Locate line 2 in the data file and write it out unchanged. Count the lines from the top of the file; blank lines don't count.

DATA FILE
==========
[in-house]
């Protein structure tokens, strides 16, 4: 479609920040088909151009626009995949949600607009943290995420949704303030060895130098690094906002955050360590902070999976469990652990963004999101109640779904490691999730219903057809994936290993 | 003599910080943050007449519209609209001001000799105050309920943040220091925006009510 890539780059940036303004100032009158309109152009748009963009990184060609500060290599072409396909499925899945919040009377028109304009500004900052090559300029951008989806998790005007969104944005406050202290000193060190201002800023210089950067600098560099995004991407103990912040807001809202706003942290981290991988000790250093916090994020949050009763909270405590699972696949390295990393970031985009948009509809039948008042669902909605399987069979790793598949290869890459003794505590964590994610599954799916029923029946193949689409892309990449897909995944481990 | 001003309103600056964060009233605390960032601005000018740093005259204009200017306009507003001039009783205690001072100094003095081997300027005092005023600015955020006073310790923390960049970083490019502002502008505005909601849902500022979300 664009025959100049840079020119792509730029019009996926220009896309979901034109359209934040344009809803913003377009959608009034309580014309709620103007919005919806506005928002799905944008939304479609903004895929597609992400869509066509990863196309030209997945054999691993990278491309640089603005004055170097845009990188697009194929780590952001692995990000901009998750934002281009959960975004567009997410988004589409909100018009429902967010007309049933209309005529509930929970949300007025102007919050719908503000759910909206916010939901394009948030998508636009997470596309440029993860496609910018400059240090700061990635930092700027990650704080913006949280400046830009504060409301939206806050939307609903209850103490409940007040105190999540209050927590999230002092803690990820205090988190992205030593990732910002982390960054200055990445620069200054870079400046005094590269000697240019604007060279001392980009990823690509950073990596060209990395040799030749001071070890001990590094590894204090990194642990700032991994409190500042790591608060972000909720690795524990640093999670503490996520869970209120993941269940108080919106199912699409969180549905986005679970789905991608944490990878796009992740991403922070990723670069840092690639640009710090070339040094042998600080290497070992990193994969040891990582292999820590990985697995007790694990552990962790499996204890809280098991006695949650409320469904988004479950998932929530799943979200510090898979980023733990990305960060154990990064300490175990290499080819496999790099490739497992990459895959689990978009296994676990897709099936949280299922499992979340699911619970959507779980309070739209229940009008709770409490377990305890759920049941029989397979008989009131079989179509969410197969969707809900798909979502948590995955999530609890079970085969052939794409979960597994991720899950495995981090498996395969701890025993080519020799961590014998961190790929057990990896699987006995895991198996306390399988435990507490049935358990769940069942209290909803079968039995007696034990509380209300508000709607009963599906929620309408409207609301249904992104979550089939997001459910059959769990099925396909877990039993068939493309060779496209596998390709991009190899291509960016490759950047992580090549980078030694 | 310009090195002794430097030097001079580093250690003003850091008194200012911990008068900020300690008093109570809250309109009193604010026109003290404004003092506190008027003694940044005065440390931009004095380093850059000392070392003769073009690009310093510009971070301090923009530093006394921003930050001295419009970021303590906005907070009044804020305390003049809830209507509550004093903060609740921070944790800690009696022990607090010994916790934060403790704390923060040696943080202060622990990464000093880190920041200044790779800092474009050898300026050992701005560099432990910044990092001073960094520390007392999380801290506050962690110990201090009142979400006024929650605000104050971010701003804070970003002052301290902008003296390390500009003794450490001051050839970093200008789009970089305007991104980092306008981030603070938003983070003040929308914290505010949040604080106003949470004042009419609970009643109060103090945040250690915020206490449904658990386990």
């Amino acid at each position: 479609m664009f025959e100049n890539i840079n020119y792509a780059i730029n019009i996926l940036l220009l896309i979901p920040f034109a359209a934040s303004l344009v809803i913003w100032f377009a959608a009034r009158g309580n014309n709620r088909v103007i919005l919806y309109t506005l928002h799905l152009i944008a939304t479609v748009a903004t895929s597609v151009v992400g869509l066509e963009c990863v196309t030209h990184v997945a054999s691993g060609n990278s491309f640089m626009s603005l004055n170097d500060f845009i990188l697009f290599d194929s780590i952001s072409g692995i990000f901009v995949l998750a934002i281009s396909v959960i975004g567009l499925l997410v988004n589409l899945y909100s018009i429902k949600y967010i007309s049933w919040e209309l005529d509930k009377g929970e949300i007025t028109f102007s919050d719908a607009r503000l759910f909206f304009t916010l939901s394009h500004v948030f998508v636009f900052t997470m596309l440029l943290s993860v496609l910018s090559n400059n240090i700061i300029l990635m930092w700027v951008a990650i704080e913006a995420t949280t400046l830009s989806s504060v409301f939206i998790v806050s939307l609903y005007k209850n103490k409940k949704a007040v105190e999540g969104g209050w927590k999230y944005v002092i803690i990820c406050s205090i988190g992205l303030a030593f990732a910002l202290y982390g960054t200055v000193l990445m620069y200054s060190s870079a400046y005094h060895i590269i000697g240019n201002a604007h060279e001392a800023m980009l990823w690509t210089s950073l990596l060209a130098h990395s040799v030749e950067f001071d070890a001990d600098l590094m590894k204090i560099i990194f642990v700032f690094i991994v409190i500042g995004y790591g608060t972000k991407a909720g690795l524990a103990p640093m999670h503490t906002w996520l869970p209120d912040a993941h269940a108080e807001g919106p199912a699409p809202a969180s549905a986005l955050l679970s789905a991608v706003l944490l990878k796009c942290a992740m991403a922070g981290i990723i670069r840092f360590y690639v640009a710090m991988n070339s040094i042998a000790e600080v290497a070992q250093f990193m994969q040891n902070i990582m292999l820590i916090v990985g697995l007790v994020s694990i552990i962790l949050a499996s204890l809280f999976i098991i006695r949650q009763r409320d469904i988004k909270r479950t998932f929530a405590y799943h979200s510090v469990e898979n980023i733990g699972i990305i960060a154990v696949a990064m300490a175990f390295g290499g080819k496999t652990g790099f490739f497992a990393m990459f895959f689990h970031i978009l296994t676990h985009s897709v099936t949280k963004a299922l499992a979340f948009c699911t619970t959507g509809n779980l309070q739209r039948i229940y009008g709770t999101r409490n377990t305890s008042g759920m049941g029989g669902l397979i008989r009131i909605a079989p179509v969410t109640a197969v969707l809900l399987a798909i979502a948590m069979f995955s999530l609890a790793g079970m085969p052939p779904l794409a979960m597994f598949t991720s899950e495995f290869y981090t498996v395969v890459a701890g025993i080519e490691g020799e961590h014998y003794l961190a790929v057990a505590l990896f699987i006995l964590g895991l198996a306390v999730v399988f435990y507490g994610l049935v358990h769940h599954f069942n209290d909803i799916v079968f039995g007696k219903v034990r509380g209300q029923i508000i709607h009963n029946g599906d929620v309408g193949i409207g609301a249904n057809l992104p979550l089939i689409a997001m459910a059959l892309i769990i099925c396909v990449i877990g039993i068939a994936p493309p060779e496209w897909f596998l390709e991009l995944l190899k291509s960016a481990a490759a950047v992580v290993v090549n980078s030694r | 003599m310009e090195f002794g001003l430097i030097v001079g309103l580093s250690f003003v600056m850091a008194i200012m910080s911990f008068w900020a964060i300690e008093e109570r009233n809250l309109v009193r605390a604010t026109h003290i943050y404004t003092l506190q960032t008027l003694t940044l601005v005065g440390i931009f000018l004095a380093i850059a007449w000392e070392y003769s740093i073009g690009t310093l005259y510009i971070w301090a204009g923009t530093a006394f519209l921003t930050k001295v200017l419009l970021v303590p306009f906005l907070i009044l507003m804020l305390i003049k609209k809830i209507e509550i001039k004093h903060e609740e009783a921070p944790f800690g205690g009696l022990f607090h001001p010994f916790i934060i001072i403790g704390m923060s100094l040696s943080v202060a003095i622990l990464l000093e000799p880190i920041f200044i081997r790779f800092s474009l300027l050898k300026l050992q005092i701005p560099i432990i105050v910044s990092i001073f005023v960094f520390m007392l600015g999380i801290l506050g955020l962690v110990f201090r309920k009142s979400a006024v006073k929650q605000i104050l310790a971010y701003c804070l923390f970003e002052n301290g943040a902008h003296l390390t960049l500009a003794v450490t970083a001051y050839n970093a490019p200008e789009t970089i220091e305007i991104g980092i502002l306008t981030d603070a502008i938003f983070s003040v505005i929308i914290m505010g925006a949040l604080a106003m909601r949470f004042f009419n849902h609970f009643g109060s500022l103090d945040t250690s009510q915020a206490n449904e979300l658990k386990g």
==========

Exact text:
């Protein structure tokens, strides 16, 4: 479609920040088909151009626009995949949600607009943290995420949704303030060895130098690094906002955050360590902070999976469990652990963004999101109640779904490691999730219903057809994936290993 | 003599910080943050007449519209609209001001000799105050309920943040220091925006009510 890539780059940036303004100032009158309109152009748009963009990184060609500060290599072409396909499925899945919040009377028109304009500004900052090559300029951008989806998790005007969104944005406050202290000193060190201002800023210089950067600098560099995004991407103990912040807001809202706003942290981290991988000790250093916090994020949050009763909270405590699972696949390295990393970031985009948009509809039948008042669902909605399987069979790793598949290869890459003794505590964590994610599954799916029923029946193949689409892309990449897909995944481990 | 001003309103600056964060009233605390960032601005000018740093005259204009200017306009507003001039009783205690001072100094003095081997300027005092005023600015955020006073310790923390960049970083490019502002502008505005909601849902500022979300 664009025959100049840079020119792509730029019009996926220009896309979901034109359209934040344009809803913003377009959608009034309580014309709620103007919005919806506005928002799905944008939304479609903004895929597609992400869509066509990863196309030209997945054999691993990278491309640089603005004055170097845009990188697009194929780590952001692995990000901009998750934002281009959960975004567009997410988004589409909100018009429902967010007309049933209309005529509930929970949300007025102007919050719908503000759910909206916010939901394009948030998508636009997470596309440029993860496609910018400059240090700061990635930092700027990650704080913006949280400046830009504060409301939206806050939307609903209850103490409940007040105190999540209050927590999230002092803690990820205090988190992205030593990732910002982390960054200055990445620069200054870079400046005094590269000697240019604007060279001392980009990823690509950073990596060209990395040799030749001071070890001990590094590894204090990194642990700032991994409190500042790591608060972000909720690795524990640093999670503490996520869970209120993941269940108080919106199912699409969180549905986005679970789905991608944490990878796009992740991403922070990723670069840092690639640009710090070339040094042998600080290497070992990193994969040891990582292999820590990985697995007790694990552990962790499996204890809280098991006695949650409320469904988004479950998932929530799943979200510090898979980023733990990305960060154990990064300490175990290499080819496999790099490739497992990459895959689990978009296994676990897709099936949280299922499992979340699911619970959507779980309070739209229940009008709770409490377990305890759920049941029989397979008989009131079989179509969410197969969707809900798909979502948590995955999530609890079970085969052939794409979960597994991720899950495995981090498996395969701890025993080519020799961590014998961190790929057990990896699987006995895991198996306390399988435990507490049935358990769940069942209290909803079968039995007696034990509380209300508000709607009963599906929620309408409207609301249904992104979550089939997001459910059959769990099925396909877990039993068939493309060779496209596998390709991009190899291509960016490759950047992580090549980078030694 | 310009090195002794430097030097001079580093250690003003850091008194200012911990008068900020300690008093109570809250309109009193604010026109003290404004003092506190008027003694940044005065440390931009004095380093850059000392070392003769073009690009310093510009971070301090923009530093006394921003930050001295419009970021303590906005907070009044804020305390003049809830209507509550004093903060609740921070944790800690009696022990607090010994916790934060403790704390923060040696943080202060622990990464000093880190920041200044790779800092474009050898300026050992701005560099432990910044990092001073960094520390007392999380801290506050962690110990201090009142979400006024929650605000104050971010701003804070970003002052301290902008003296390390500009003794450490001051050839970093200008789009970089305007991104980092306008981030603070938003983070003040929308914290505010949040604080106003949470004042009419609970009643109060103090945040250690915020206490449904658990386990």